(Bloomberg) -- PT Garuda Indonesia, the country’s flag carrier, has canceled 14 flights to Yogyakarta after a volcano about 19 miles north of the city erupted and forced authorities to close the local airport.
The airfield, 520 kilometers (323 miles) southeast of Jakarta on the island of Java, was closed at about 10:42 a.m. on Friday local time, and reopened at 2:17 p.m., state air-navigation operator AirNav Indonesia said in a statement Friday.
Mount Merapi’s eruptions are minor, caused by accumulation of volcanic gases, and shouldn’t lead to further outbursts, the Center for Volcanology and Geological Hazard Mitigation at the nation’s Energy and Mineral Resources Ministry, said in a statement, adding its status is “normal.” Other airlines that canceled flights include those operated by the Lion Group.
Indonesia is located on the so-called Pacific Ring of Fire, an arc of volcanoes and geological fault lines surrounding the Pacific Basin. According to the Volcanological Survey of Indonesia, the archipelago has about 120 active volcanoes. It has had two of the world’s biggest volcanic eruptions in the past two centuries: Mount Tambora in 1815 and Krakatau in 1883.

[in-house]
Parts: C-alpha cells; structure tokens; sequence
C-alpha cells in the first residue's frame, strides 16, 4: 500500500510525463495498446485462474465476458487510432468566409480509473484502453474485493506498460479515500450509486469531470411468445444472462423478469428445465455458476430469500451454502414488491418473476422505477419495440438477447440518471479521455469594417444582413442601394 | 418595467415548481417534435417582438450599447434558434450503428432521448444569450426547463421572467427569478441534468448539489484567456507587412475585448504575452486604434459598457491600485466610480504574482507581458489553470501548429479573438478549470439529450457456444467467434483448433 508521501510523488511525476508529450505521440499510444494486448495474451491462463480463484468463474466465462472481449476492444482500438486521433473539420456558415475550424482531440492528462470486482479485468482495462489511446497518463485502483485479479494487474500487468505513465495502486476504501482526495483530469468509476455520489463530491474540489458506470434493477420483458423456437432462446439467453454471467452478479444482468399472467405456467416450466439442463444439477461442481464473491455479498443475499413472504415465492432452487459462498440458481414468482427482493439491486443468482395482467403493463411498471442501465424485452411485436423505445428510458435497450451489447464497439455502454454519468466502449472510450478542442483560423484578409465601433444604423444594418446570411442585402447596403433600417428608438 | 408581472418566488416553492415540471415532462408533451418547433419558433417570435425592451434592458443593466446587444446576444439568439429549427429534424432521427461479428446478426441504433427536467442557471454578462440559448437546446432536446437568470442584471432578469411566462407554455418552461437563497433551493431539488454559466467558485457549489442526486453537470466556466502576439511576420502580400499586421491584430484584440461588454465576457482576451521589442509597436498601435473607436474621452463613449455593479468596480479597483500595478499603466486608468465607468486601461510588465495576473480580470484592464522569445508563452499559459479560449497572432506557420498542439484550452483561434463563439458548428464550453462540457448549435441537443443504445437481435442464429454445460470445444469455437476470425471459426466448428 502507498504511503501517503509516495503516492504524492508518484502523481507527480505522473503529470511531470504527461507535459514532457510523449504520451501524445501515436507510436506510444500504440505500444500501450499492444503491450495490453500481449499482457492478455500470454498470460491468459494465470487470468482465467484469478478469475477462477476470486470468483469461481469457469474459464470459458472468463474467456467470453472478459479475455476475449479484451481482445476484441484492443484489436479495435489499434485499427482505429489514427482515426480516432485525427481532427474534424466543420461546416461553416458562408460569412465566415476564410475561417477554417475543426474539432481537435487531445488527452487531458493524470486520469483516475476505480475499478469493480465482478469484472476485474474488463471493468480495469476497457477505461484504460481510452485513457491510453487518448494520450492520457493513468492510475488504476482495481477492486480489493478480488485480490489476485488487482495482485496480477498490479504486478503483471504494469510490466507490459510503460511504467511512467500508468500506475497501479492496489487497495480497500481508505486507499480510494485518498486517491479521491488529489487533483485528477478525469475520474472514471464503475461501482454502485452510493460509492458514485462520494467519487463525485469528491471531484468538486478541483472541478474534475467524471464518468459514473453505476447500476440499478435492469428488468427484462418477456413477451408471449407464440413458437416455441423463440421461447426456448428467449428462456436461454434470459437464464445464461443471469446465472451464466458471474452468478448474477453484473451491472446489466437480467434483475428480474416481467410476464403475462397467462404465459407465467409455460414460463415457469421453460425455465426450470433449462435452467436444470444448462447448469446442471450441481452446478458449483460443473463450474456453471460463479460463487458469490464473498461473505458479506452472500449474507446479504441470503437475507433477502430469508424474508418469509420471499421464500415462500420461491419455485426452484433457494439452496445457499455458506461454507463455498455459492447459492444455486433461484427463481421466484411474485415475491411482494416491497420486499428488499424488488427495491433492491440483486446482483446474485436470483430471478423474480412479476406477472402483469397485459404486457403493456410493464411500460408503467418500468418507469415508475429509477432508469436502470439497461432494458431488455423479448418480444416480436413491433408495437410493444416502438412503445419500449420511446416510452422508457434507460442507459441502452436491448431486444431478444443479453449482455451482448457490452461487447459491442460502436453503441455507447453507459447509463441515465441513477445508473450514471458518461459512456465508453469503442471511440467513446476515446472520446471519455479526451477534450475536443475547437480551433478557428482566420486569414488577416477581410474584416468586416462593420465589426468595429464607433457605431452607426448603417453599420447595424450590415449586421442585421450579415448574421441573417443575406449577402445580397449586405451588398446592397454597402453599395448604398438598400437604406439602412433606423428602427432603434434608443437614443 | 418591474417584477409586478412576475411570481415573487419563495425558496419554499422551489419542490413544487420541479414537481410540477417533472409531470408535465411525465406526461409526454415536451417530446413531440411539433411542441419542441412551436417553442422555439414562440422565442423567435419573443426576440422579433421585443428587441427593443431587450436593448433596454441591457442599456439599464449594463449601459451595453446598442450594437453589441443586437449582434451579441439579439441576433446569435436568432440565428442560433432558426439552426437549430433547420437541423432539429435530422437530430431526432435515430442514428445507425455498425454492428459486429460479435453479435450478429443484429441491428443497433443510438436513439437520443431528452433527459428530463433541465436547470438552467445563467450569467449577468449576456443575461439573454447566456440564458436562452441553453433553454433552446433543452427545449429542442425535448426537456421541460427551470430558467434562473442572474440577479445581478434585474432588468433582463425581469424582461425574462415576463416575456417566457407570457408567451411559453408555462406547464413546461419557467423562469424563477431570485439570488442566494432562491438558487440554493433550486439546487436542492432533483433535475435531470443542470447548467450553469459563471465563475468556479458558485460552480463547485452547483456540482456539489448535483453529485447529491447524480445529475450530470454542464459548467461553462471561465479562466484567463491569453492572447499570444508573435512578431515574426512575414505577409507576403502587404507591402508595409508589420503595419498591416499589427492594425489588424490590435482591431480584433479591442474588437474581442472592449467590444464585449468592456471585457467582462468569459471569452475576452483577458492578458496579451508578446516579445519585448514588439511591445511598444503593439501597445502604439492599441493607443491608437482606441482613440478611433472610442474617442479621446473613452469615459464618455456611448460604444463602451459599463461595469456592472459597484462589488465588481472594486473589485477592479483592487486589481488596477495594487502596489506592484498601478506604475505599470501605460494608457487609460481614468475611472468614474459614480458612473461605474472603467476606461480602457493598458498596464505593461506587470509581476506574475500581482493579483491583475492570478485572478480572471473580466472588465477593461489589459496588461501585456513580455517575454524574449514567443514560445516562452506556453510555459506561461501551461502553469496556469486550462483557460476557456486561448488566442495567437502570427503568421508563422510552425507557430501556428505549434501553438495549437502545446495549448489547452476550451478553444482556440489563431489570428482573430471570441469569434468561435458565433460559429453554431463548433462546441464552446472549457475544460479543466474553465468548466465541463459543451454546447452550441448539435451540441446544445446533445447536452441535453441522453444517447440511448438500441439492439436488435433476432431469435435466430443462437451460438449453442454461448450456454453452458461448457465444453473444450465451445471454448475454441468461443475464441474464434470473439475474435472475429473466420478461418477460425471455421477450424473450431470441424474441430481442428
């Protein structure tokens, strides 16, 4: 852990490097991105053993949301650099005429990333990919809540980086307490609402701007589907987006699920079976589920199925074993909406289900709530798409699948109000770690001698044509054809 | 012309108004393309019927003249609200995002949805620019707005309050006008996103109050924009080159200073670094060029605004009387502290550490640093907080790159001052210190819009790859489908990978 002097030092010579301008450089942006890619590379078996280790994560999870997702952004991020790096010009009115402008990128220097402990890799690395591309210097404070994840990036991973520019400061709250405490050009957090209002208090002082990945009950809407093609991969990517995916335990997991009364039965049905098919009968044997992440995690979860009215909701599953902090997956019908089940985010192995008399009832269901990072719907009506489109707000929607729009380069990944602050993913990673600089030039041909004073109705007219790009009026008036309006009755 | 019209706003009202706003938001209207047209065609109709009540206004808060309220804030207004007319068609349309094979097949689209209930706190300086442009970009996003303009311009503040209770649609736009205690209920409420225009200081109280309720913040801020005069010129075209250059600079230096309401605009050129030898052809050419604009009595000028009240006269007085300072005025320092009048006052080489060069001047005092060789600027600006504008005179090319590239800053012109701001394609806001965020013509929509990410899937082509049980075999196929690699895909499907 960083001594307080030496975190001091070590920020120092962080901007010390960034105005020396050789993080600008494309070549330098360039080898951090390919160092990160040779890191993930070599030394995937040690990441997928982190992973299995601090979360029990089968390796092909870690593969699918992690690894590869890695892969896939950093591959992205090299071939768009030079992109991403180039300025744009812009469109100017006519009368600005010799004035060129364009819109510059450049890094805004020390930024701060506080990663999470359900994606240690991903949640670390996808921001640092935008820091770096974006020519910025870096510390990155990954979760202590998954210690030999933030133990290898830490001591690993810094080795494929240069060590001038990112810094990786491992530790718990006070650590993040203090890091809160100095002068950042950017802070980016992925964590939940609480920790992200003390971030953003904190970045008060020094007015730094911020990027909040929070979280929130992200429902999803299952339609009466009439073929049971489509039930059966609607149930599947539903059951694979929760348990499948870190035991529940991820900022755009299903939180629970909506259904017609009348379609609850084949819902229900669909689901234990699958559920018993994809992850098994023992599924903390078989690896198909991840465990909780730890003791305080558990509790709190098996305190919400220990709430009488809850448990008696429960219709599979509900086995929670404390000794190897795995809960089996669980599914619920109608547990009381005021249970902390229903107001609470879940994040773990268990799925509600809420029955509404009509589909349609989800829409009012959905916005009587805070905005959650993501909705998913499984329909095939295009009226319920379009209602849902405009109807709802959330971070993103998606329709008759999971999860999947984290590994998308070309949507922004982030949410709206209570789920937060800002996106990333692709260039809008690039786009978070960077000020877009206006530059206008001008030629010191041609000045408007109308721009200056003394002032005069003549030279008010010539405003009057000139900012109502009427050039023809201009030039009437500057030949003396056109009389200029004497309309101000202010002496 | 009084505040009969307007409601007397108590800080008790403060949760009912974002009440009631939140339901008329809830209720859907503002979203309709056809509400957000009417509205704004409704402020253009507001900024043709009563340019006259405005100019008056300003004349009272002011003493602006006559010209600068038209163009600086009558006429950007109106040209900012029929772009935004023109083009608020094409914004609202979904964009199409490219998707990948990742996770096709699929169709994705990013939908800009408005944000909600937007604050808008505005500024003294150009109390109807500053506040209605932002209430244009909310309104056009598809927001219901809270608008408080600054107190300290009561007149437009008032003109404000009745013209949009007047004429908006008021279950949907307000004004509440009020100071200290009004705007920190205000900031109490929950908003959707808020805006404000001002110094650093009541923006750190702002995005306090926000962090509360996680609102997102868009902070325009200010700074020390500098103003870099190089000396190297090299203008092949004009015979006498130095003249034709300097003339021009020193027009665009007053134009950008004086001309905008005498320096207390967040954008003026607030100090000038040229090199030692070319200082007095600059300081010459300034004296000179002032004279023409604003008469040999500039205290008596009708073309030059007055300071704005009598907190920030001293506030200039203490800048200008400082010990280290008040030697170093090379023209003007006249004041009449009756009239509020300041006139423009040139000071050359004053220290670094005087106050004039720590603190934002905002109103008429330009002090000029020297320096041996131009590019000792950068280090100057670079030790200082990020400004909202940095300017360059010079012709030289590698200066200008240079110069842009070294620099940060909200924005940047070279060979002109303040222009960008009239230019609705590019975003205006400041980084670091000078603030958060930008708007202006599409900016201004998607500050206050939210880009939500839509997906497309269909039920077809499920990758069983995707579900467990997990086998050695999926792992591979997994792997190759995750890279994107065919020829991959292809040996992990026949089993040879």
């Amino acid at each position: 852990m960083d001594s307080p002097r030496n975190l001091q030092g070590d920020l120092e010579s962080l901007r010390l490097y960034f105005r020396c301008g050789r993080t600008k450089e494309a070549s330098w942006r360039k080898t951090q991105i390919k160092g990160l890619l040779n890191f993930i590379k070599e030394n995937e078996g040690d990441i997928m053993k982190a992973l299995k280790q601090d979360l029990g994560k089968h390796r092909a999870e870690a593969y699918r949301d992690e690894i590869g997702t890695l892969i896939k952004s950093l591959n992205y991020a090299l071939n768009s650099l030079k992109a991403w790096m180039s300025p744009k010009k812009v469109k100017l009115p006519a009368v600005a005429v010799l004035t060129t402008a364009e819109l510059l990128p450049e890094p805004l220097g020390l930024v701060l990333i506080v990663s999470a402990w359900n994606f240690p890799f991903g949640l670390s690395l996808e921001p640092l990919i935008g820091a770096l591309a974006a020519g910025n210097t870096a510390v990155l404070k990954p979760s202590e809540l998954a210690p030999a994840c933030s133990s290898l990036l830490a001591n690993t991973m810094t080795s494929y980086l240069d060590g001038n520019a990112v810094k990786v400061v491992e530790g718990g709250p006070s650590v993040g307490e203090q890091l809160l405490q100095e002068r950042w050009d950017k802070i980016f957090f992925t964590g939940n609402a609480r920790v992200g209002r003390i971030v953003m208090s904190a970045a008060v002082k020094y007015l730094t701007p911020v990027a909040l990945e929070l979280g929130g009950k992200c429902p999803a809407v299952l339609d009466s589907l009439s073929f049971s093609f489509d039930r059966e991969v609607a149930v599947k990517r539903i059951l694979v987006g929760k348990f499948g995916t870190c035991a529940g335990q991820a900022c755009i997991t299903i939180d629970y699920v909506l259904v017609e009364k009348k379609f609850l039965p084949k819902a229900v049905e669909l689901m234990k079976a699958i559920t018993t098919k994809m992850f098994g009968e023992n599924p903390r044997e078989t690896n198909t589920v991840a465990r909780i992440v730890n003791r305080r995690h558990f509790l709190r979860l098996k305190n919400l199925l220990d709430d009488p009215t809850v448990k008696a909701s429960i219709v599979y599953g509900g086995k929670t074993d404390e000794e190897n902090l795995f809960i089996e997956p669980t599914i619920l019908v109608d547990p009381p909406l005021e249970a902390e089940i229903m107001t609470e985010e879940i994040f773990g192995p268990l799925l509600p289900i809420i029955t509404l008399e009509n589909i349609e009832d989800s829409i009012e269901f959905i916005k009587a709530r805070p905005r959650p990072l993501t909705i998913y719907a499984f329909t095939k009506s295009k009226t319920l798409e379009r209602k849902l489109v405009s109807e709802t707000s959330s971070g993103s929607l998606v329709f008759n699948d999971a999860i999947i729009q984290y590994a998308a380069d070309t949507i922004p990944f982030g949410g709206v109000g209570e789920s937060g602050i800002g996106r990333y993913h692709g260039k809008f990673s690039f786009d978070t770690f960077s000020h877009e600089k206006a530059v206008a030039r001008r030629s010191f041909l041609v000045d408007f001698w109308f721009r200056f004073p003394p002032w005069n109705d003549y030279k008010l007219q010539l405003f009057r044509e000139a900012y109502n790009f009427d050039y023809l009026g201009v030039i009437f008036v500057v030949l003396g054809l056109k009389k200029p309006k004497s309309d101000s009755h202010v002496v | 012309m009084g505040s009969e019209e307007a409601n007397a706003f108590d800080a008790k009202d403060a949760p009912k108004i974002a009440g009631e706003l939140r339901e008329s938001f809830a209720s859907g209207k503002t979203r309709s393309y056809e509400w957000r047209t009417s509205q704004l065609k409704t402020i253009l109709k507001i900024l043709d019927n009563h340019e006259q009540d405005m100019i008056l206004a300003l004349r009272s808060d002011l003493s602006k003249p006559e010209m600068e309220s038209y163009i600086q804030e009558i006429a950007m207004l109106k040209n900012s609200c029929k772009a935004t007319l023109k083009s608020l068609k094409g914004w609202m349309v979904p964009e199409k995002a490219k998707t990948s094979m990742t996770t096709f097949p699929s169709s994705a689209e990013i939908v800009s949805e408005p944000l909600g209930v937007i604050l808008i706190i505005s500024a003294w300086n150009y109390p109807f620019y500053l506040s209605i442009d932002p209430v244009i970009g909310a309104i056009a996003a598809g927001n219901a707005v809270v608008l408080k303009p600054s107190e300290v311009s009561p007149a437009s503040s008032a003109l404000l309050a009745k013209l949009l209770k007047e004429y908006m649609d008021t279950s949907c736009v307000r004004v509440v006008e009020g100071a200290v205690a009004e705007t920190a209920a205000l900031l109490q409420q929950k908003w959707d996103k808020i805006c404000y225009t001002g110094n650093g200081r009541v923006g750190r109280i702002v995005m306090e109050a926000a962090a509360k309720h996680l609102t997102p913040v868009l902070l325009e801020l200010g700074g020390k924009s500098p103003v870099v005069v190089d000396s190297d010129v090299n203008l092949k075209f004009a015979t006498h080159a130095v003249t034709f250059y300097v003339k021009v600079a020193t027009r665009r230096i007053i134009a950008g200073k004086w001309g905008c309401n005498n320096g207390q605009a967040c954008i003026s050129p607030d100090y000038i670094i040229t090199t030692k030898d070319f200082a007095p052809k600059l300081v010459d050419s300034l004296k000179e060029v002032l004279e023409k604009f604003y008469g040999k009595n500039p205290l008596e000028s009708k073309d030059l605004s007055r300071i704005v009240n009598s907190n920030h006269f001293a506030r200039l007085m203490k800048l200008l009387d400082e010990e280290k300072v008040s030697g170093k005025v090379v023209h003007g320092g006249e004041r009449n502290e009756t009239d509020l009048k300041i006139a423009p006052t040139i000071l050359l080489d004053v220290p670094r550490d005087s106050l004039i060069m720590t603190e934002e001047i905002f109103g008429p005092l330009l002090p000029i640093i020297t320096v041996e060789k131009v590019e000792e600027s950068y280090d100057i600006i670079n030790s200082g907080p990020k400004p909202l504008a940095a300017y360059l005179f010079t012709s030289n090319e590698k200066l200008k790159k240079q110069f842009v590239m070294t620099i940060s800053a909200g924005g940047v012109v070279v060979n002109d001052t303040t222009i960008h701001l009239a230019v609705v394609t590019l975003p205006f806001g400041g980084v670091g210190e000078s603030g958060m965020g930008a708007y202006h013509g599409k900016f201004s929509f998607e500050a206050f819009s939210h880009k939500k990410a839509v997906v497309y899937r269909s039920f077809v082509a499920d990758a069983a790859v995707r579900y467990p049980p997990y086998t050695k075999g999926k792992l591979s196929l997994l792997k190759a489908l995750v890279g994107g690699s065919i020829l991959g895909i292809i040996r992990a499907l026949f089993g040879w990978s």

Last year, Mount Agung on the neighboring island of Bali erupted and forced the airport at the popular holiday destination to close several times. Yogyakarta is also a prominent tourist spot for Buddhist pilgrims.
The volcanic ash and gases spewed can be dangerous to planes passing through the plume. In 1982, all four engines on a British Airways Boeing Co. 747 stalled when the plane encountered the debris from Mount Galunggung in Indonesia. The plane dropped for almost four miles before the pilot was able to restart three engines and make an emergency landing in Jakarta.
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